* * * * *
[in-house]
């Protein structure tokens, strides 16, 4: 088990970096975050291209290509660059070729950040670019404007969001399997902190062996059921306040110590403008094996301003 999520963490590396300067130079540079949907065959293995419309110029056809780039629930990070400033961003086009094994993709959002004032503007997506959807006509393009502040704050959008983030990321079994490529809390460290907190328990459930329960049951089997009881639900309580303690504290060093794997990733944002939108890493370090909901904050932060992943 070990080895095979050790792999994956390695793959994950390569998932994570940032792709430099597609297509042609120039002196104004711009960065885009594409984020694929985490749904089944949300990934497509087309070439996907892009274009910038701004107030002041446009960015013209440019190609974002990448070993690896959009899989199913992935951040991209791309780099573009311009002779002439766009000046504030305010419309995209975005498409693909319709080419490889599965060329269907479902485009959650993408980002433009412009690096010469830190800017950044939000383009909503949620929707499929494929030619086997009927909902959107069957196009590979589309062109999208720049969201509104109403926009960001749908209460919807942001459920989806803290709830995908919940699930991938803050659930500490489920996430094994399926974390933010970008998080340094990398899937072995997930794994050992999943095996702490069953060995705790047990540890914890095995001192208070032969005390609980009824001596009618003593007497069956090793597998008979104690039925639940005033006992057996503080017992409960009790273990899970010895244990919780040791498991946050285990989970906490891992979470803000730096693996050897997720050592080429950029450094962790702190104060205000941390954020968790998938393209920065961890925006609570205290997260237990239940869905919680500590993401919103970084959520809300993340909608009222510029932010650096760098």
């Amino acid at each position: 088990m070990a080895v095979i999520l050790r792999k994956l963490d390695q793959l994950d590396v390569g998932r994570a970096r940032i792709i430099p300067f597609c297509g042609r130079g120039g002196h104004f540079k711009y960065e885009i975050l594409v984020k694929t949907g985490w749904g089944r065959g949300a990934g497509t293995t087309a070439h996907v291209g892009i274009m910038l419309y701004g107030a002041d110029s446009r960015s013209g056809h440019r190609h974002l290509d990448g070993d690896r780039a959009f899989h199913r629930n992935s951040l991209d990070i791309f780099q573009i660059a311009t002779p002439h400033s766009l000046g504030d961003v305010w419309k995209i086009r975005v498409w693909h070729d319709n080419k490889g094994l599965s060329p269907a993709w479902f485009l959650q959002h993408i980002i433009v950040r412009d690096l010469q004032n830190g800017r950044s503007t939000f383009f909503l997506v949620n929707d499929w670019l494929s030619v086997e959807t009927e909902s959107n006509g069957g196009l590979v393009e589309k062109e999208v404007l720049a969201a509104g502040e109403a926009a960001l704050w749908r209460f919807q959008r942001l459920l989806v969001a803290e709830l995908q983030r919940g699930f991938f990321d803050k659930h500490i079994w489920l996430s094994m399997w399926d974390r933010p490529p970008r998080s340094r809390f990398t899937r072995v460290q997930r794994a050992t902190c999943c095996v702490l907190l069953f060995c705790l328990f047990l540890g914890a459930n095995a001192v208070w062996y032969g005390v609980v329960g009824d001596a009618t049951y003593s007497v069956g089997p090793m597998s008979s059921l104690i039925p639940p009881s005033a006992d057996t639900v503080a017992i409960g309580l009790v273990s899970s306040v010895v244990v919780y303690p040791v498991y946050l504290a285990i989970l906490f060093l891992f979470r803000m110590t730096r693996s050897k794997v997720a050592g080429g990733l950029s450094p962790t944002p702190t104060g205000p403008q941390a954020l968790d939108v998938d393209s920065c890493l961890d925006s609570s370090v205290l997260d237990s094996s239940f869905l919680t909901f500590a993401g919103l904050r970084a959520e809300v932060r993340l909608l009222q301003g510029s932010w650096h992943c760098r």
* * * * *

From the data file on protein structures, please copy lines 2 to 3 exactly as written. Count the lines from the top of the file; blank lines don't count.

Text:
């Protein structure tokens, strides 16, 4: 088990970096975050291209290509660059070729950040670019404007969001399997902190062996059921306040110590403008094996301003 999520963490590396300067130079540079949907065959293995419309110029056809780039629930990070400033961003086009094994993709959002004032503007997506959807006509393009502040704050959008983030990321079994490529809390460290907190328990459930329960049951089997009881639900309580303690504290060093794997990733944002939108890493370090909901904050932060992943 070990080895095979050790792999994956390695793959994950390569998932994570940032792709430099597609297509042609120039002196104004711009960065885009594409984020694929985490749904089944949300990934497509087309070439996907892009274009910038701004107030002041446009960015013209440019190609974002990448070993690896959009899989199913992935951040991209791309780099573009311009002779002439766009000046504030305010419309995209975005498409693909319709080419490889599965060329269907479902485009959650993408980002433009412009690096010469830190800017950044939000383009909503949620929707499929494929030619086997009927909902959107069957196009590979589309062109999208720049969201509104109403926009960001749908209460919807942001459920989806803290709830995908919940699930991938803050659930500490489920996430094994399926974390933010970008998080340094990398899937072995997930794994050992999943095996702490069953060995705790047990540890914890095995001192208070032969005390609980009824001596009618003593007497069956090793597998008979104690039925639940005033006992057996503080017992409960009790273990899970010895244990919780040791498991946050285990989970906490891992979470803000730096693996050897997720050592080429950029450094962790702190104060205000941390954020968790998938393209920065961890925006609570205290997260237990239940869905919680500590993401919103970084959520809300993340909608009222510029932010650096760098």
């Amino acid at each position: 088990m070990a080895v095979i999520l050790r792999k994956l963490d390695q793959l994950d590396v390569g998932r994570a970096r940032i792709i430099p300067f597609c297509g042609r130079g120039g002196h104004f540079k711009y960065e885009i975050l594409v984020k694929t949907g985490w749904g089944r065959g949300a990934g497509t293995t087309a070439h996907v291209g892009i274009m910038l419309y701004g107030a002041d110029s446009r960015s013209g056809h440019r190609h974002l290509d990448g070993d690896r780039a959009f899989h199913r629930n992935s951040l991209d990070i791309f780099q573009i660059a311009t002779p002439h400033s766009l000046g504030d961003v305010w419309k995209i086009r975005v498409w693909h070729d319709n080419k490889g094994l599965s060329p269907a993709w479902f485009l959650q959002h993408i980002i433009v950040r412009d690096l010469q004032n830190g800017r950044s503007t939000f383009f909503l997506v949620n929707d499929w670019l494929s030619v086997e959807t009927e909902s959107n006509g069957g196009l590979v393009e589309k062109e999208v404007l720049a969201a509104g502040e109403a926009a960001l704050w749908r209460f919807q959008r942001l459920l989806v969001a803290e709830l995908q983030r919940g699930f991938f990321d803050k659930h500490i079994w489920l996430s094994m399997w399926d974390r933010p490529p970008r998080s340094r809390f990398t899937r072995v460290q997930r794994a050992t902190c999943c095996v702490l907190l069953f060995c705790l328990f047990l540890g914890a459930n095995a001192v208070w062996y032969g005390v609980v329960g009824d001596a009618t049951y003593s007497v069956g089997p090793m597998s008979s059921l104690i039925p639940p009881s005033a006992d057996t639900v503080a017992i409960g309580l009790v273990s899970s306040v010895v244990v919780y303690p040791v498991y946050l504290a285990i989970l906490f060093l891992f979470r803000m110590t730096r693996s050897k794997v997720a050592g080429g990733l950029s450094p962790t944002p702190t104060g205000p403008q941390a954020l968790d939108v998938d393209s920065c890493l961890d925006s609570s370090v205290l997260d237990s094996s239940f869905l919680t909901f500590a993401g919103l904050r970084a959520e809300v932060r993340l909608l009222q301003g510029s932010w650096h992943c760098r």